Adopting an adult cat is an endless opportunity for discovery. My boy Gregory was 4 when I adopted him from the Monmouth County SPCA earlier this year, and it’s been a trip. His first quirk? A total fetish for anything that crinkles, especially cellophane. He used to climb up my legs to get to the goodies when I unwrapped a peppermint, but since he weighs a good 16 pounds, we put a stop to that, pronto. Soon after I found out he was an ace volleyball player: crumple up any piece of paper—used Post-It, losing lottery ticket, drug store receipt—toss it in the air, and up he goes, catching the ball with his two front paws, and spiking it to the floor. And aside from being such a handsome devil (and a total mushball), he’s become the resident go-to guy for my other cats. He soothes Miss Teddi when she gets upset, and wrestles with Roger as the mood takes either of them. Just a terrific addition to the family.

I like Halloween, but since when has this become such a major holiday? When I was a kid, it was for kids—now the merchandise and decor is out in the stores at the end of August and adults—who should know better—have basically co-opted the day and the festivities leading up to it from their own kids. What truly irks me, though, is that no one seems to care about Thanksgiving any more. It’s been reduced to a minor blip on the road from Halloween to Christmas. Well, guess what: Thanksgiving is, was and always will be my favorite holiday. Don’t get me wrong—I love pumpkins, witches, skeletons and all that, but it really doesn’t satisfy me. So go Team Pilgrim!

Posted in Broadway Musicals

Obsessed with Musicals

I love Broadway musicals. And I love people who love Broadway musicals, which is why I’m sending Seth Rudetsky a valentine.

Seth Rudetsky is, among many other things, a musician, coach, performer and composer with his own cabaret and radio shows. He also has a plethora of videos and podcasts on youtube and Playbill in which he obsesses over and/or deconstructs various performers, songs and scenes from Broadway musicals. These are frequently hilarious, but they’re also incredibly instructive. His musicianship is phenomenal, and his consistent ability to make you go “Wow, I never thought of that before,” even with respect to musicals you’ve listened to hundreds of times, is outstanding. I love that he’s “obsessed,” because God knows I’ve worn out my share of vinyl just to hear those special moments from shows one more time.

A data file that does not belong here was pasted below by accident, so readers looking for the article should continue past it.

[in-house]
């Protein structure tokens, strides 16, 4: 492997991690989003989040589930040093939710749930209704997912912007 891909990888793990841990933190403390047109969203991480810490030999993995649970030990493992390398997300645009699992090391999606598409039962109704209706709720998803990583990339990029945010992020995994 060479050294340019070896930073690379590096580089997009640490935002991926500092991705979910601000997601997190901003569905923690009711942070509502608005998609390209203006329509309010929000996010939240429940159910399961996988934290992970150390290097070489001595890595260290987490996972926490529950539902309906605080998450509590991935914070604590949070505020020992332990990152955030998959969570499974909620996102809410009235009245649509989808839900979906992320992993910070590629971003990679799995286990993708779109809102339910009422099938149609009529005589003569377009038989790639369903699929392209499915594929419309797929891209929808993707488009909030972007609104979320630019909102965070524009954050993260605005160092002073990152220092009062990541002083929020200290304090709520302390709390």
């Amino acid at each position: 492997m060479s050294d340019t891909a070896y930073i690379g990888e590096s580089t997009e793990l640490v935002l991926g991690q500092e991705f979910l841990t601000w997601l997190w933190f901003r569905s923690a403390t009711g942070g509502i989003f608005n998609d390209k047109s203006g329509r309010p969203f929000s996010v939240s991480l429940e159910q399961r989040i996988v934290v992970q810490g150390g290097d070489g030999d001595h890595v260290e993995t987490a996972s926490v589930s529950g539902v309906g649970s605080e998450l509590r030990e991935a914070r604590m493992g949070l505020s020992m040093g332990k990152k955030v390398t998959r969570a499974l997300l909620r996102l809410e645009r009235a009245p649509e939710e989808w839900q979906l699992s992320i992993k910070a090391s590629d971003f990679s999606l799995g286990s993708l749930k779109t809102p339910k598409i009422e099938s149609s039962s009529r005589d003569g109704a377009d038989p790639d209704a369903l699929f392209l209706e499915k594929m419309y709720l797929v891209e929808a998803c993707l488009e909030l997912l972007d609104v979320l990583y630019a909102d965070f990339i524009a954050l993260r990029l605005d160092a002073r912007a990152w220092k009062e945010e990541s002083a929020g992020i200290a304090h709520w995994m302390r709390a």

I’ve only started delving into this archive, but so far my favorite video is his recent session with Carolee Carmello. I’ve enjoyed her work as far back as AMC’s “Remember WENN,” and her performance as Lucille Frank in “Parade” was one for the ages (I’ll be discussing “Parade,” a show in my Top Five Musicals, very soon). This video is a crack-up: I love her panic and self-deprecating laugh when she can’t pick up the point at which Seth begins “The Winner Takes It All,” even though she sang it literally hundreds of times in “Mamma Mia!” (The “Oh, my uterus!” is a reference to an earlier video he did with Nancy Opel, Patti LuPone’s understudy in “Evita,” who resorted to emergency subtext during a very funny stage mishap.) Can Ms. Carmello nail it or what?

Even though I’ve yet to see her on stage, Lauren Kennedy’s video with Seth is another hoot. Her story about Mike Nichols is an eye opener, but her ability to belt a high note after drinking wine and her subsequent “screw you” look at her co-star had me rolling on the floor.

And don’t miss his take on the “Turkey Lurkey” number from the original production of “Promises, Promises.”

Keep going, Seth–you’re a treasure.